Being on the island Gamla Stan, the field of vision number one is, beside the Royal Palace, the Storkyrkan. The over-worked church in baroque style that was originally built in the Gothic style and that was mentioned for the first time towards the end of the 13th century, rises 66 m high into the sky of Stockholm and was until the year 1907 the coronation church of the Swedish Kings. It is the oldest church of Stockholm and at the same time the geographical centre of the city. It accommodates a whole range of significant artworks, from which the most successful should be the St.-Georgs-Monument of Bernt Notke of the year 1489.
It is only a few metres distant to the Royal Palace, that with its 609 rooms and a base area of 120 x 116 m belongs to the biggest palaces in the world that are still used by a Royal family. Its construction was initiated by the King Karl XII of that time and practically on the still fluorescent remains of the old castle Tre Kronor (Three crowns), that the city founder Birger Jarl ordered to build. In the year 1697, it burned down. Due to some financial problems, the palace could not be finished until 60 years later.
The building is a quite no-frills construction that from the outside already imposes merely by its size. It appears a little like an UFO, as the surrounding buildings are filigree and arranged in a more varied way and also are considerably smaller; As the Royal Family choosed the more stylish castle Drottningholm as residence since some years, also the interior of the Royal Palace can be accessed for sightseeing. Apart from the Reichssaal, the castle church and a museum, specially the cellar catacombs and the treasure chambers and the armories with old hunting weapons are well worth seeing. What should also not be missed is the ceremonial changing of the guard that takes place in the early afternoon in the bailey.
From the castle, one has a great view to the surrounding sightseeings of Stockholm, and there are not few of them. On the small island named Helgeandsholmen that is located between Gamla Stan and the city centre Norrmalm, there is the Parliament that was finished in the year 1905. Later on, during the construction works of a subterranean garage, people came across to fundaments and wall remainings of the 13th and 14th century, human skelettons and all kinds of artifacts, so that on the spot, a museum of medieval times was built. The subterranean garage was then build a little smaller. The City Hall of the city is also at the visibility range, that at the same time is the emblem of Stockholm. The art-noveau building that was built between 1911 and 1923, has a tower of 106 metres that opens up an excelent view to the city.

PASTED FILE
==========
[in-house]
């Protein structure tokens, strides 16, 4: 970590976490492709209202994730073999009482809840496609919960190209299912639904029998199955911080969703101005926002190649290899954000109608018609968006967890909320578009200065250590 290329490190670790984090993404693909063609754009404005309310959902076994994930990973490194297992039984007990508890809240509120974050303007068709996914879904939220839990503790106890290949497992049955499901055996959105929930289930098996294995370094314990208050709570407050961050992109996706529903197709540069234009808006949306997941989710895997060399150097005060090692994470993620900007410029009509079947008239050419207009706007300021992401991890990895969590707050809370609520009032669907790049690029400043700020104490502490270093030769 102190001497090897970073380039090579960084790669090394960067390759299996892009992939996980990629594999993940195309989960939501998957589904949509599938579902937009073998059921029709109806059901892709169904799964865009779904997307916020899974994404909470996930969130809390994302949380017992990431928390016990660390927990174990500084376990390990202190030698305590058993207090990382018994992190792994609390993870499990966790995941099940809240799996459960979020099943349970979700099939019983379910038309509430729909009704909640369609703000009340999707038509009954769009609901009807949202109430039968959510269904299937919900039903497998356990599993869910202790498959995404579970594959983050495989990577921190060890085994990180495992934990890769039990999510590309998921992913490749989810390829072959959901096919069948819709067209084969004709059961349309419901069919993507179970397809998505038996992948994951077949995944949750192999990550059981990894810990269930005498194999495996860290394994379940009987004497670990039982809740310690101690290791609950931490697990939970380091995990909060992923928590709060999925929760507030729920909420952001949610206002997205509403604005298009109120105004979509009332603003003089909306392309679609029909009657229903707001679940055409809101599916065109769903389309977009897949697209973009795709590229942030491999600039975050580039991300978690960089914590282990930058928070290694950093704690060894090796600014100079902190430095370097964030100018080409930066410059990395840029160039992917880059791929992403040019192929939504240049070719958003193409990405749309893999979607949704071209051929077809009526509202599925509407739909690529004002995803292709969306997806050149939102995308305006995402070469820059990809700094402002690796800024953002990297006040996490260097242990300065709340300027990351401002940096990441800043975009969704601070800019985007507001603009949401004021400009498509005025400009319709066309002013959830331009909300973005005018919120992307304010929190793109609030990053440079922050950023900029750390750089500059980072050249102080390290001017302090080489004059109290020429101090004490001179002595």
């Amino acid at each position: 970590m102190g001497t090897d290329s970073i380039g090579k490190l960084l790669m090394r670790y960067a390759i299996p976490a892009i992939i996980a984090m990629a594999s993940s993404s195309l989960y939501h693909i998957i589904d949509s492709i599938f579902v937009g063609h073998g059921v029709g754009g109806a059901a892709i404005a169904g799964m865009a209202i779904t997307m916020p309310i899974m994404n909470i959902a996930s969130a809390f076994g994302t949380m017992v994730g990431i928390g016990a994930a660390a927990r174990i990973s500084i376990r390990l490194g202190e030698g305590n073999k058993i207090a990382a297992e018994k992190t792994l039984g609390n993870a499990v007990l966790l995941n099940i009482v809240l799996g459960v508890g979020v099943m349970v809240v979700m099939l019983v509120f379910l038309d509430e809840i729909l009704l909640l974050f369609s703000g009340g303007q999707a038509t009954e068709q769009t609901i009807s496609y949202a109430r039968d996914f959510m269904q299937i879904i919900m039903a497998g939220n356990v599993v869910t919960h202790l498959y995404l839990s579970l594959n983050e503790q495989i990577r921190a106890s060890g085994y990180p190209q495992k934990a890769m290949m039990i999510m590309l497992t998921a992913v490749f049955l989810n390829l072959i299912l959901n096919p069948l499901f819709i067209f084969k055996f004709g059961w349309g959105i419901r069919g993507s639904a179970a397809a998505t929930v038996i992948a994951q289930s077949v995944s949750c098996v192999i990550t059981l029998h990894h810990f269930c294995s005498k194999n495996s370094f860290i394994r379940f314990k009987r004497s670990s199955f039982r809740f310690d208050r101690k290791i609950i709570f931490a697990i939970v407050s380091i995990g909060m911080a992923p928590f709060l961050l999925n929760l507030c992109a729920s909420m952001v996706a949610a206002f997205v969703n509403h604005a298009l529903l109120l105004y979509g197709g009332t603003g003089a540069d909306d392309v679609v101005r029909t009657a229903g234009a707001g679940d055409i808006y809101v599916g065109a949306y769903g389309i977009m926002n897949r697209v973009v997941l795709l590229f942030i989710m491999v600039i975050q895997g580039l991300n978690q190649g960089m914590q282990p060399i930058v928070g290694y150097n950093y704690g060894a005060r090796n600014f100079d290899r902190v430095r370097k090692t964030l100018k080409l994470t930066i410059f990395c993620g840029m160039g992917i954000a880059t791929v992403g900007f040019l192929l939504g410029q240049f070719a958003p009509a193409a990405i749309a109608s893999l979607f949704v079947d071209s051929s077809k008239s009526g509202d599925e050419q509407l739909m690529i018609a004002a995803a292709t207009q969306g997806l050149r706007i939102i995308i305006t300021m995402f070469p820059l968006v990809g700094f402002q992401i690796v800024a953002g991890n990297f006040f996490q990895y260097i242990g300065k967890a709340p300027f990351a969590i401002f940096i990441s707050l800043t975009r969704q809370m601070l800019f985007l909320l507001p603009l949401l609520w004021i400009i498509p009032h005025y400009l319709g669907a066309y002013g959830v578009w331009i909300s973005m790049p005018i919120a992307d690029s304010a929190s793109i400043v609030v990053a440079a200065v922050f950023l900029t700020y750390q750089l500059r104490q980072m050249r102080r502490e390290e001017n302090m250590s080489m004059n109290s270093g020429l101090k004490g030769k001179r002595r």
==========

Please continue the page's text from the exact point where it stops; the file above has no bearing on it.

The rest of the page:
Also the opera, the St. Jacob's Church, the National Museum and further historical buildings as the Riddarhuset, that served the nobility in the 17th century as a meeting place and specially outstands due to its laborious and artful roof structure, are very good visible from the castle.
In total, Gamla Stan reflects the typical image of a medieval city. Specially at nights, when the alleyways are deserted and at many spots, most of the artificial illumination is ceased, one can put oneself easily in the medieval times. Many restaurants call attention with some small flambeaus and pot-au-feus at the entrances so that concerning the authenticity, nothing is left to be desired. Thus, a night walk through the oldtown should be in any case on the schedule.
Bsck to the index Stockholm
Author: Ingo Schmidt; Copyright: Patrick Wagner, www.tourist-guide.biz